Presentation bias is significant in determining user preference for search results-A user study

Judit Bar-llan, Kevin Keenoy, Mark Levene, Eti Yaari

Research output: Contribution to journalArticlepeer-review

71 Scopus citations


We describe the results of an experiment designed to study user preferences for different orderings of search results from three major search engines. In the experiment, 65 users were asked to choose the best ordering from two different orderings of the same set of search results: Each pair consisted of the search engine's original top-10 ordering and a synthetic ordering created from the same top-10 results retrieved by the search engine. This process was repeated for 12 queries and nine different synthetic orderings. The results show that there is a slight overall preference for the search engines' original orderings, but the preference is rarely significant. Users' choice of the "best" result from each of the different orderings indicates that placement on the page (i.e., whether the result appears near the top) is the most important factor used in determining the quality of the result, not the actual content displayed in the top-10 snippets. In addition to the placement bias, we detected a small bias due to the reputation of the sites appearing in the search results.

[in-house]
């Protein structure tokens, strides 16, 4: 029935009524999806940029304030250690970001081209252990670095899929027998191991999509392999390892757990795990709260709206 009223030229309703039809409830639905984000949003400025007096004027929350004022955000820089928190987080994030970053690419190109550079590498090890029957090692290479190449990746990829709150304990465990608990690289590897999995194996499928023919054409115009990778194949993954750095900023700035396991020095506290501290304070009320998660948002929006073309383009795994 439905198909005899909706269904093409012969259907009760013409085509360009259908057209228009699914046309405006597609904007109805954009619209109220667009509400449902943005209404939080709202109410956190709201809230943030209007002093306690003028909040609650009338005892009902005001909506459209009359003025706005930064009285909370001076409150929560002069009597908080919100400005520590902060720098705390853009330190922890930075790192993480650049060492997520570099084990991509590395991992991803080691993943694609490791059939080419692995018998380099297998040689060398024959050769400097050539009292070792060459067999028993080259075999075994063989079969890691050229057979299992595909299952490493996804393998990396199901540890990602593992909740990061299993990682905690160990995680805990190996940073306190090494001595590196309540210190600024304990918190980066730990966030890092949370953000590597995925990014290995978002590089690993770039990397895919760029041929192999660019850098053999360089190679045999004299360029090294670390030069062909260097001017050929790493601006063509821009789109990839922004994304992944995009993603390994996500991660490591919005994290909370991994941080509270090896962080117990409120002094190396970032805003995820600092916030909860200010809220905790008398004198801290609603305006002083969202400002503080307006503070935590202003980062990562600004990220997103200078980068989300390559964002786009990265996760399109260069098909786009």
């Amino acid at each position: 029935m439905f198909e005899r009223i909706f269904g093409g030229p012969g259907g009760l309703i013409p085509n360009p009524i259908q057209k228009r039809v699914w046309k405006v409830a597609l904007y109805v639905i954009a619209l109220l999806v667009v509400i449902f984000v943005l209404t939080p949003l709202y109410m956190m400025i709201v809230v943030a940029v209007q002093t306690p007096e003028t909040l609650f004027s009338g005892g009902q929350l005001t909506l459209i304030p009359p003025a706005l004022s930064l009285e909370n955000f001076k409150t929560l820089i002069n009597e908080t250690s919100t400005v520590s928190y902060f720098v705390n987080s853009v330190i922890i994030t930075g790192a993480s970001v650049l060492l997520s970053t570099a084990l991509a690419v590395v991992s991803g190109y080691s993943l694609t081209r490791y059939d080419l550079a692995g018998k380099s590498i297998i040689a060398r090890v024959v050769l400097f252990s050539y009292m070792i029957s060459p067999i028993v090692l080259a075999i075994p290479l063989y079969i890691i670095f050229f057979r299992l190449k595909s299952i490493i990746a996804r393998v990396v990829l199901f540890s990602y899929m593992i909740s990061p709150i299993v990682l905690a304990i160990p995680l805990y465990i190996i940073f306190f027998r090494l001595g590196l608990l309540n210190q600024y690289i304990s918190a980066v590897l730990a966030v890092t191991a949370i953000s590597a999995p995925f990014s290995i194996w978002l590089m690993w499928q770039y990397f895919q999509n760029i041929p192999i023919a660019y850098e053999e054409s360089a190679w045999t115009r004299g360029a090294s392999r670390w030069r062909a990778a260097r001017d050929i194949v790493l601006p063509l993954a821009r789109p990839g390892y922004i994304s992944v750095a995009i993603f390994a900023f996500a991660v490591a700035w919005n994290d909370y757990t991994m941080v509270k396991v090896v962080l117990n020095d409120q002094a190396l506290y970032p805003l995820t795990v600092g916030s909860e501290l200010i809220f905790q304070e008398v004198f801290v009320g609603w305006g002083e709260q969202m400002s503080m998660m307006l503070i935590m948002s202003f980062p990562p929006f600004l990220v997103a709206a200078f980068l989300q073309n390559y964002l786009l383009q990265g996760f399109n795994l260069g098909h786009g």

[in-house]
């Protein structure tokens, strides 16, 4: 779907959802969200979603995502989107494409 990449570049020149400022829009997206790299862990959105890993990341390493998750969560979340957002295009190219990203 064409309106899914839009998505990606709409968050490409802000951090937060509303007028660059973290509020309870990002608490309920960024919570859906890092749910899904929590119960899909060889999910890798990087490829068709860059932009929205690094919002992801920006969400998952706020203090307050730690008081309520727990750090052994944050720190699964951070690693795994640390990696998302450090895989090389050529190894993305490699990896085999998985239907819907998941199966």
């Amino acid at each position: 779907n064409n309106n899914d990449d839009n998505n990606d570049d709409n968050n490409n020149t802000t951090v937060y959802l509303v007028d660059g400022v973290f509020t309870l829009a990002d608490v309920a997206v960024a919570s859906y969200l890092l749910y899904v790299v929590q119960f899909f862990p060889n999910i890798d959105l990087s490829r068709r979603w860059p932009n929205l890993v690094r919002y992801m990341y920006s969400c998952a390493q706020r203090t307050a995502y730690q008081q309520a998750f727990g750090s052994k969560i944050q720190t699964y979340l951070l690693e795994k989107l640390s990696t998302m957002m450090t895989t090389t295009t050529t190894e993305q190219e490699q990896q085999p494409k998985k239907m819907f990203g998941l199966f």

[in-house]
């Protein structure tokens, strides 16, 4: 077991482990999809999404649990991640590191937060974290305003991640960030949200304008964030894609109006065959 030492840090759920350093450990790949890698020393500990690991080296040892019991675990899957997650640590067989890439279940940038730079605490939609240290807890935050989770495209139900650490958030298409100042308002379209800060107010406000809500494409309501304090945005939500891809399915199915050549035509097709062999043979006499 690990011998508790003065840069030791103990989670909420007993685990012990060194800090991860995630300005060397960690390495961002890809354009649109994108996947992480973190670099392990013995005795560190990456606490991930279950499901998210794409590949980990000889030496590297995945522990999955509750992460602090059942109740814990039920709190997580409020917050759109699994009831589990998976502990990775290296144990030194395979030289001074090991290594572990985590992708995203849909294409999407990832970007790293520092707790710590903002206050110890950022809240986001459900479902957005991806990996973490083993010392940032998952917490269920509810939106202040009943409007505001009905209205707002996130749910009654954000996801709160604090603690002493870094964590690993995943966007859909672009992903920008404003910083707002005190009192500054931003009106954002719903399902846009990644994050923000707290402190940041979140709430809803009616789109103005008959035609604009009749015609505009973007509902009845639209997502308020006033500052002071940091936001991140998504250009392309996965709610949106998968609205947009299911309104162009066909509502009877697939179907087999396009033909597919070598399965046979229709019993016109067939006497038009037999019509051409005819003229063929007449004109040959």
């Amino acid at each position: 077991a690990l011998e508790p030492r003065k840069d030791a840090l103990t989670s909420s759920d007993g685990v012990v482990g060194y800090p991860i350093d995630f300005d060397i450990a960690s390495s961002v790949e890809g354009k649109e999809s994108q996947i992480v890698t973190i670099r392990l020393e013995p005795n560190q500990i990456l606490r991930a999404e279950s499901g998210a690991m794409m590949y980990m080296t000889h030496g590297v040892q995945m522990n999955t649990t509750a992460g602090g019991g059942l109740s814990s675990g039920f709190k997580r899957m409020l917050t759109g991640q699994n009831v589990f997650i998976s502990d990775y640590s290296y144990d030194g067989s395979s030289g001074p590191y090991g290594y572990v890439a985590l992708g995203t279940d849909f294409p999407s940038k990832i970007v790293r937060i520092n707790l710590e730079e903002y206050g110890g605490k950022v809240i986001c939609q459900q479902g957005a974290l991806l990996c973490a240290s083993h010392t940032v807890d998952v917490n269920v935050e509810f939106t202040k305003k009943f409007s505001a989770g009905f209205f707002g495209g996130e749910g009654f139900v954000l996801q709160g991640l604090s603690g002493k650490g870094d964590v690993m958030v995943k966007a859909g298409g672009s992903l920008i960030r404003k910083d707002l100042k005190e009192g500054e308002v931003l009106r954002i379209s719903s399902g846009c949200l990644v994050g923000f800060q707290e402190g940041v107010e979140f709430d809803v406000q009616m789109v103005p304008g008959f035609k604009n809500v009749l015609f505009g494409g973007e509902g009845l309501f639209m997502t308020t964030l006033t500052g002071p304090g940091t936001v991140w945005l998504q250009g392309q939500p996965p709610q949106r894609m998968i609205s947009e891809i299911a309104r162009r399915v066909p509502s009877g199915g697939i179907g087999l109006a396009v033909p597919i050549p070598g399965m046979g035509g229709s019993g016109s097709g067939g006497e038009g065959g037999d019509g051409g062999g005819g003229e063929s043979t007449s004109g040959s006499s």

Original languageEnglish
Pages (from-to)135-149
Number of pages15
JournalJournal of the American Society for Information Science and Technology
Issue number1
StatePublished - Jan 2009


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